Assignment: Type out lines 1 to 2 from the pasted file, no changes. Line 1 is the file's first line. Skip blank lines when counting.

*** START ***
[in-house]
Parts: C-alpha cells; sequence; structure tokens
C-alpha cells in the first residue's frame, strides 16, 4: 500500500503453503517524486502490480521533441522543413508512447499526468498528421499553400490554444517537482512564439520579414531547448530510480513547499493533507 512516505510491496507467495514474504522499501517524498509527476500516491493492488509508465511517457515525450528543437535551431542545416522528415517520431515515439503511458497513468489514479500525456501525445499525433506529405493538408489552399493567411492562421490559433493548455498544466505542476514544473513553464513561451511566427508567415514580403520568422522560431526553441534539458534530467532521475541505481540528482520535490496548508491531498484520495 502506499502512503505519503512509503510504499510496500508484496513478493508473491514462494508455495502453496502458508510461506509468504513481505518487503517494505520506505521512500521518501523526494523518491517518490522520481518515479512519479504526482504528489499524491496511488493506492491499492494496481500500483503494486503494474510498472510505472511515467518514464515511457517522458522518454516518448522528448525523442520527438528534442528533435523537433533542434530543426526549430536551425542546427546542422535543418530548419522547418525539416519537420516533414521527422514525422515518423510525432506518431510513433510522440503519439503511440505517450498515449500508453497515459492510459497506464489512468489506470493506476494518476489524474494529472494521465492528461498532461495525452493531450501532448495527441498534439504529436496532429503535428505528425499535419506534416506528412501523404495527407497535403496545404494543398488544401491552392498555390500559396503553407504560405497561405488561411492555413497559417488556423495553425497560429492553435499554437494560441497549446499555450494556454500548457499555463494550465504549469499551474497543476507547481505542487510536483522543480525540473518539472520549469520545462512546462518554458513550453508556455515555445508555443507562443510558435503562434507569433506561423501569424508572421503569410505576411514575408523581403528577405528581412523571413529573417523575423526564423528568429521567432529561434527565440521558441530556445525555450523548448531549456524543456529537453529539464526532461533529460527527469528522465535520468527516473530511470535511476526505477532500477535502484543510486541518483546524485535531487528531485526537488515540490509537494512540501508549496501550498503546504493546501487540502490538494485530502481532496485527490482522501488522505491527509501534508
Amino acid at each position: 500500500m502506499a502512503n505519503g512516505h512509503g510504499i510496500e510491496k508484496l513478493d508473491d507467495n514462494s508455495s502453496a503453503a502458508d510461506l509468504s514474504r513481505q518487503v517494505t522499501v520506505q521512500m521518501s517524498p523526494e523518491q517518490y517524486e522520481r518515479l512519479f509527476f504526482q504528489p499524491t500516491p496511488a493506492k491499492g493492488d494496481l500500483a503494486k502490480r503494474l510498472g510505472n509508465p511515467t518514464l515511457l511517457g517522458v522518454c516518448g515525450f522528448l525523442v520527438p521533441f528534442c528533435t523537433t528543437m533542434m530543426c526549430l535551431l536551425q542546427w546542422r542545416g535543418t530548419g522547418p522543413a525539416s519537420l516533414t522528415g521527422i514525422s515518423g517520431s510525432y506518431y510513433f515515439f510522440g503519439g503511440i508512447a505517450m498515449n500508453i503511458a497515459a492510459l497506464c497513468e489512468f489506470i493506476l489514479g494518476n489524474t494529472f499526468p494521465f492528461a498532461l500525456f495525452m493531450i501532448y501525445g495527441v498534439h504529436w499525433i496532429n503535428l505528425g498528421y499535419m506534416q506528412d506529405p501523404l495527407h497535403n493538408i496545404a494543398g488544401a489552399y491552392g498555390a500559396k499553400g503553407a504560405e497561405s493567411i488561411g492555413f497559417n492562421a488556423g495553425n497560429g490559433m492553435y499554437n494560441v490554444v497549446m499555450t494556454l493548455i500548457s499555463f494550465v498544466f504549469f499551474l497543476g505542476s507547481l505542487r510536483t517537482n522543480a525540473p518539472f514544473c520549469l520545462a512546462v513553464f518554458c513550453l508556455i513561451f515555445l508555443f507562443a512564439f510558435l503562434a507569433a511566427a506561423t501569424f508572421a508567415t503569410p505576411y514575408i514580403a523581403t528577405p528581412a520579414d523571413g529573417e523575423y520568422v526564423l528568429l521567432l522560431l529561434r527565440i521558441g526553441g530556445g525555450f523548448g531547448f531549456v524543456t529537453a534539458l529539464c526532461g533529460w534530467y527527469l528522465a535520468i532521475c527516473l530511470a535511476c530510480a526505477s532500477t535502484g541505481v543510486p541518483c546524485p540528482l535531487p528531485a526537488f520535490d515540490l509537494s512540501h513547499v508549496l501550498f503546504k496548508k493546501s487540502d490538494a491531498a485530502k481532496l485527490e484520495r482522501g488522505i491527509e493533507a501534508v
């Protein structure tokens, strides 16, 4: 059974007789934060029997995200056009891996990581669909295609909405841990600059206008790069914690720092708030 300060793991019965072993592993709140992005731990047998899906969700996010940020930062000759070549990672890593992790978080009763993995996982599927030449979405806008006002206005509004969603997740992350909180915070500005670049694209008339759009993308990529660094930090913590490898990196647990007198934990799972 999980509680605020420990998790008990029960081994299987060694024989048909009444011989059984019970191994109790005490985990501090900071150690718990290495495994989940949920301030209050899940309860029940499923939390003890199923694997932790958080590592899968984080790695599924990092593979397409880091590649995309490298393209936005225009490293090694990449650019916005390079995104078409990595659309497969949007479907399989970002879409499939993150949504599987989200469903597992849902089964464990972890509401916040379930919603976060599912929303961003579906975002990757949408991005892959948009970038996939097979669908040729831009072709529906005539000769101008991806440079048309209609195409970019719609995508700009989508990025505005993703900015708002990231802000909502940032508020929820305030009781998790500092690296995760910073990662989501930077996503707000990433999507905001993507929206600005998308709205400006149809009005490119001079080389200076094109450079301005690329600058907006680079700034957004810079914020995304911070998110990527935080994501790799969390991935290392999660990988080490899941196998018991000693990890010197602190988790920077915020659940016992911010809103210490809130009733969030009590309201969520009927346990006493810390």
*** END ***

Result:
[in-house]
Parts: C-alpha cells; sequence; structure tokens